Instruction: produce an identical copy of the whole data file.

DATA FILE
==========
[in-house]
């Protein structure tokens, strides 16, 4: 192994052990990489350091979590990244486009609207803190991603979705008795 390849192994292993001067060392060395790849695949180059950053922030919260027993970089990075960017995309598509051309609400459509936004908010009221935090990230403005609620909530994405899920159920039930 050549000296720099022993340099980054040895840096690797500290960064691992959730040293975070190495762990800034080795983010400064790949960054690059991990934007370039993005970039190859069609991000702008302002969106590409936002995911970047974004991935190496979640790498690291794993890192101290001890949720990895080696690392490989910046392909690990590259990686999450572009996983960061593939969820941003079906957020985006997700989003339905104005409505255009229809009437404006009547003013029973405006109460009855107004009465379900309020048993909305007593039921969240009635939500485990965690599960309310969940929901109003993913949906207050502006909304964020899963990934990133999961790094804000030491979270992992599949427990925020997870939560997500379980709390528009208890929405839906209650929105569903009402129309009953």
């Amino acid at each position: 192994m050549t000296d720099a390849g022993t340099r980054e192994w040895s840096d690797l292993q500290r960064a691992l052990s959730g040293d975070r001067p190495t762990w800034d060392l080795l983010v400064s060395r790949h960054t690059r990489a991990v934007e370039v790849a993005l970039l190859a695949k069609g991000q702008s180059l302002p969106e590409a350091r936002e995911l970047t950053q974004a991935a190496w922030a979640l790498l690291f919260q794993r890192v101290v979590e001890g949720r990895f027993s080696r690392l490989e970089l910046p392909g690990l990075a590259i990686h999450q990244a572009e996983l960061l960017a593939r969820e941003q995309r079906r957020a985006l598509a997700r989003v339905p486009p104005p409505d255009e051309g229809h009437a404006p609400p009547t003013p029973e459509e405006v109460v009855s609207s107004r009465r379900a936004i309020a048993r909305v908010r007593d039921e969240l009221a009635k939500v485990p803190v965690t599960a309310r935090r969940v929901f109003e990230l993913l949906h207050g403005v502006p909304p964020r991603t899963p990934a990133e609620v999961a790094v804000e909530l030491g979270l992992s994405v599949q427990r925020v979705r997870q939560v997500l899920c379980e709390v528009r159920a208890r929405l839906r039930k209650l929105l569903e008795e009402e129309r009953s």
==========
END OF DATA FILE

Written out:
[in-house]
């Protein structure tokens, strides 16, 4: 192994052990990489350091979590990244486009609207803190991603979705008795 390849192994292993001067060392060395790849695949180059950053922030919260027993970089990075960017995309598509051309609400459509936004908010009221935090990230403005609620909530994405899920159920039930 050549000296720099022993340099980054040895840096690797500290960064691992959730040293975070190495762990800034080795983010400064790949960054690059991990934007370039993005970039190859069609991000702008302002969106590409936002995911970047974004991935190496979640790498690291794993890192101290001890949720990895080696690392490989910046392909690990590259990686999450572009996983960061593939969820941003079906957020985006997700989003339905104005409505255009229809009437404006009547003013029973405006109460009855107004009465379900309020048993909305007593039921969240009635939500485990965690599960309310969940929901109003993913949906207050502006909304964020899963990934990133999961790094804000030491979270992992599949427990925020997870939560997500379980709390528009208890929405839906209650929105569903009402129309009953």
């Amino acid at each position: 192994m050549t000296d720099a390849g022993t340099r980054e192994w040895s840096d690797l292993q500290r960064a691992l052990s959730g040293d975070r001067p190495t762990w800034d060392l080795l983010v400064s060395r790949h960054t690059r990489a991990v934007e370039v790849a993005l970039l190859a695949k069609g991000q702008s180059l302002p969106e590409a350091r936002e995911l970047t950053q974004a991935a190496w922030a979640l790498l690291f919260q794993r890192v101290v979590e001890g949720r990895f027993s080696r690392l490989e970089l910046p392909g690990l990075a590259i990686h999450q990244a572009e996983l960061l960017a593939r969820e941003q995309r079906r957020a985006l598509a997700r989003v339905p486009p104005p409505d255009e051309g229809h009437a404006p609400p009547t003013p029973e459509e405006v109460v009855s609207s107004r009465r379900a936004i309020a048993r909305v908010r007593d039921e969240l009221a009635k939500v485990p803190v965690t599960a309310r935090r969940v929901f109003e990230l993913l949906h207050g403005v502006p909304p964020r991603t899963p990934a990133e609620v999961a790094v804000e909530l030491g979270l992992s994405v599949q427990r925020v979705r997870q939560v997500l899920c379980e709390v528009r159920a208890r929405l839906r039930k209650l929105l569903e008795e009402e129309r009953s």